The United States Army is set to receive combat simulation goggles manufactured by Microsoft for training purposes this month.
Assistant Secretary for Acquisition Douglas Bush cleared the receipt of 5,000 sets of Microsoft’s Integrated Visual Augmentation System last week, according to Bloomberg.
The “mixed reality headset” is designed for infantry soldiers to train in immersive mock combat missions.
Soldiers of the 82nd Airborne Division tested the device in August.
The device is similar to digital devices used for fighter pilot training, according to Bloomberg.
The headset is intended for American service members who fight wars on the ground.
The system is designed for Army unit commanders to display information before a soldier’s face-mounted visor.
Features of infantry warfare such as night vision are incorporated into the system.
The device will project a heads up display to infantrymen and other combat soldiers in training missions, according to Bloomberg.
The Army is taking delivery of an initial order for 5,000 IVAS combat goggles “citing encouraging results from testing in the field” https://t.co/MmIcNjitQ0
— Jared Keller (@jaredbkeller) September 4, 2022
The Army initially put off beginning receipt of the devices due to concerns over performance, before the service cleared accepting them on Thursday.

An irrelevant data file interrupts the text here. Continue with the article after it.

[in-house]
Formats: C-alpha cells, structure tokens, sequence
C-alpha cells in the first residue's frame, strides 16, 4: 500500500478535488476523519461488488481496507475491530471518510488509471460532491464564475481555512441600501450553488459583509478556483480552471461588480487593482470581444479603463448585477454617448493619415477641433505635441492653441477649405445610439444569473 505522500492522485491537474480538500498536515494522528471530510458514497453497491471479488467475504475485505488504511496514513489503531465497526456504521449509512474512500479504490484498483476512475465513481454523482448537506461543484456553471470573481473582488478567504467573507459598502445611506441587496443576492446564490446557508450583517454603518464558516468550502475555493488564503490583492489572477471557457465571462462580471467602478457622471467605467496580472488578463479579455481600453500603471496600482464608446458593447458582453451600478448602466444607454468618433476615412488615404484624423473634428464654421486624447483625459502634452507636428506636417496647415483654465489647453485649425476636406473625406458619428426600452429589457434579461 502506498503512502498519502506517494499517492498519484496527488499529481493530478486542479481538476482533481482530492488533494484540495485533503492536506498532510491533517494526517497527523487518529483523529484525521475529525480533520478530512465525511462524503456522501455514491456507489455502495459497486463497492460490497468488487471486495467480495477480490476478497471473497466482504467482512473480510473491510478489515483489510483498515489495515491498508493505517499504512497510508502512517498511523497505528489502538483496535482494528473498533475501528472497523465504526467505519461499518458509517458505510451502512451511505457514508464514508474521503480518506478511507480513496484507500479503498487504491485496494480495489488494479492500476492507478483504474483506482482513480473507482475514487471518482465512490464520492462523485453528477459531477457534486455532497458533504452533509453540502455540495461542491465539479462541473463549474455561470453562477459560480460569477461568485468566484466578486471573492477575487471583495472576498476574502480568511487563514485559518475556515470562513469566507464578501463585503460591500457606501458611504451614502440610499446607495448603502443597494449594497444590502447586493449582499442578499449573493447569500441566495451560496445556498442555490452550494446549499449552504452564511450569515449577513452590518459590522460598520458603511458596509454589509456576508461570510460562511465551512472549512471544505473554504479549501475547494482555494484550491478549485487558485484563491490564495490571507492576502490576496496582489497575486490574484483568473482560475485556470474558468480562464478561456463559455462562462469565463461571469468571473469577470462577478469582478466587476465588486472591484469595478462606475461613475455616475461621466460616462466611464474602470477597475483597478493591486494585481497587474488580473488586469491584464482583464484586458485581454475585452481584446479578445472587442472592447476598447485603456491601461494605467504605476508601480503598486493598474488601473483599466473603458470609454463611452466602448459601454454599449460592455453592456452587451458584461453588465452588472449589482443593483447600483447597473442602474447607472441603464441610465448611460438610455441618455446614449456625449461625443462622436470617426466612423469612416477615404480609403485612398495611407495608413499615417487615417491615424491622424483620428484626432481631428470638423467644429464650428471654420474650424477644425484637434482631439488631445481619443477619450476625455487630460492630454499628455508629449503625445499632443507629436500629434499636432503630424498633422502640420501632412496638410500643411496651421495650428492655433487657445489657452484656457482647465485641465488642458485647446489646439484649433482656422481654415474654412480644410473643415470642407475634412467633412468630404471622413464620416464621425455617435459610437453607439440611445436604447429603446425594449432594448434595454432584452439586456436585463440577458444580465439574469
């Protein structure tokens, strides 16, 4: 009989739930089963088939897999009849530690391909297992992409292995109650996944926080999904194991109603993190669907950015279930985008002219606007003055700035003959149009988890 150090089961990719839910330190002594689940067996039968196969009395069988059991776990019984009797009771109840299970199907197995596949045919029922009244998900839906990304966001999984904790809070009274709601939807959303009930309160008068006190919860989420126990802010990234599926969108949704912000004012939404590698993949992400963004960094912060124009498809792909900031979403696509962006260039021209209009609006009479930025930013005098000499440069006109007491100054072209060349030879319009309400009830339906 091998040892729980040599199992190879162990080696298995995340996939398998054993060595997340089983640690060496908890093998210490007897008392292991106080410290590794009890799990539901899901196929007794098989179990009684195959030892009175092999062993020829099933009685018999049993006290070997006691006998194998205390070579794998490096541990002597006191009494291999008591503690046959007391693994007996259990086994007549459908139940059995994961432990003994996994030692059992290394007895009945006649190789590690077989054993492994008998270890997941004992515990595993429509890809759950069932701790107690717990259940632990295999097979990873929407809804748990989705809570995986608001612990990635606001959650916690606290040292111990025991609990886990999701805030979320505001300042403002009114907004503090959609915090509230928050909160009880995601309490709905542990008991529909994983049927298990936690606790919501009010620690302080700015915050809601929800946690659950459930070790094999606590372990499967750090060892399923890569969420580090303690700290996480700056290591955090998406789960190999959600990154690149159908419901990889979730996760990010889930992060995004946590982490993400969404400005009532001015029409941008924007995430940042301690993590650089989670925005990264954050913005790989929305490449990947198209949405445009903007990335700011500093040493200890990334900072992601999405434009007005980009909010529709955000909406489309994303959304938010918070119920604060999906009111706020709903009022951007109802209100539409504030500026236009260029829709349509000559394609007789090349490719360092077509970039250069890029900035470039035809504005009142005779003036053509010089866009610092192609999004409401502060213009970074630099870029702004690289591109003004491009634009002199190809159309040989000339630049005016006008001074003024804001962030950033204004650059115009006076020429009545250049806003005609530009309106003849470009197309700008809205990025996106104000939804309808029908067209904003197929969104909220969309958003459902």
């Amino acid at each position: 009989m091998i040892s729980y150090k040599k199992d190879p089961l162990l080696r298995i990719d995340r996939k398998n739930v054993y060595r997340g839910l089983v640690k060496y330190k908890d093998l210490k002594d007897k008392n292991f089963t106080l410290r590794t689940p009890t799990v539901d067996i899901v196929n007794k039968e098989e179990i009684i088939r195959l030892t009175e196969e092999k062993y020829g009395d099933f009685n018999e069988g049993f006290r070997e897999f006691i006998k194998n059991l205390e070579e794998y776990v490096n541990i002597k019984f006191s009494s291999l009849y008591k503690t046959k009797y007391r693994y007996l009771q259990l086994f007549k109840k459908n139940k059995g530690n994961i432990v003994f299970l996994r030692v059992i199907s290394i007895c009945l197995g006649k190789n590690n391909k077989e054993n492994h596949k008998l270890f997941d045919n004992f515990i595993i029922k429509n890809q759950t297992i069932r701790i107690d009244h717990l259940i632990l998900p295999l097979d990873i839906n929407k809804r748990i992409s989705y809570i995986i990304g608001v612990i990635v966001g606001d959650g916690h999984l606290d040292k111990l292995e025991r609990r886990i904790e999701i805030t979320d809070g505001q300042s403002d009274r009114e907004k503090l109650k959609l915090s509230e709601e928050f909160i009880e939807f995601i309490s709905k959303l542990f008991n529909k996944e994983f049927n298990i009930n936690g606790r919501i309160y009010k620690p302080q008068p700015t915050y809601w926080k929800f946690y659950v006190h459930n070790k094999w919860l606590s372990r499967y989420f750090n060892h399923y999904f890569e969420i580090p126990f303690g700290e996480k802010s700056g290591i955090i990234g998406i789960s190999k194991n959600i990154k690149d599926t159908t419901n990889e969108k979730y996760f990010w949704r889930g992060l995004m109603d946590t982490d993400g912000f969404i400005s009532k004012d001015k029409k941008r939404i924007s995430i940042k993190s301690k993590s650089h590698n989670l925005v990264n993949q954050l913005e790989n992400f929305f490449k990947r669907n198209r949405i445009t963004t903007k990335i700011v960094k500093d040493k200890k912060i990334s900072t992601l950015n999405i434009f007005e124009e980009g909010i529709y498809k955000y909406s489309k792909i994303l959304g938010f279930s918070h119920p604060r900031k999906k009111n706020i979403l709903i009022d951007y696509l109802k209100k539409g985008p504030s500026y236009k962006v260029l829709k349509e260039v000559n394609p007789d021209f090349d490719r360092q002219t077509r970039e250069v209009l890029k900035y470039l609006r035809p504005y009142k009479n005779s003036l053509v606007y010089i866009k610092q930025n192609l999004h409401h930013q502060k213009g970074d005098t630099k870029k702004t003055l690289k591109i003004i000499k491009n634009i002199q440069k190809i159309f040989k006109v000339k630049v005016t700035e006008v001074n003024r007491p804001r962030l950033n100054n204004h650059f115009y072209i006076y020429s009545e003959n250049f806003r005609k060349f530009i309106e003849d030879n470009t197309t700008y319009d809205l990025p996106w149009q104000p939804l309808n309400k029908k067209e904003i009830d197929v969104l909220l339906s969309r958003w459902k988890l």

“We did a good test and will learn from it,” Bush said, according to Bloomberg.
“The Army remains confident that the program will succeed.”
A final test report for the system is expected to be delivered next month.
The Army anticipates spending $21.9 billion on the devices over a decade, according to Bloomberg.
Congress proposed deep cuts to funding for the devices in light of the Army’s intent to further test them. Washington will decide whether to grant the Army’s request for $424.2 for the program in the next fiscal year, Bloomberg reported.
The Army has sought to refocus the force on fighting a threat from a “near-peer adversary,” such as China, in recent years. This contrasts with the irregular Islamist terrorist forces the American military engaged in the wars against terrorism in Afghanistan, Iraq and elsewhere.
This shift has seen the Army adopt plans to issue a new standard service weapon for combat soldiers. The XM5 rifle is chambered to fire 6.8-mm rounds, unlike the the 5.56-mm cartridges designed for the M16 family of weapons used since the Vietnam War.
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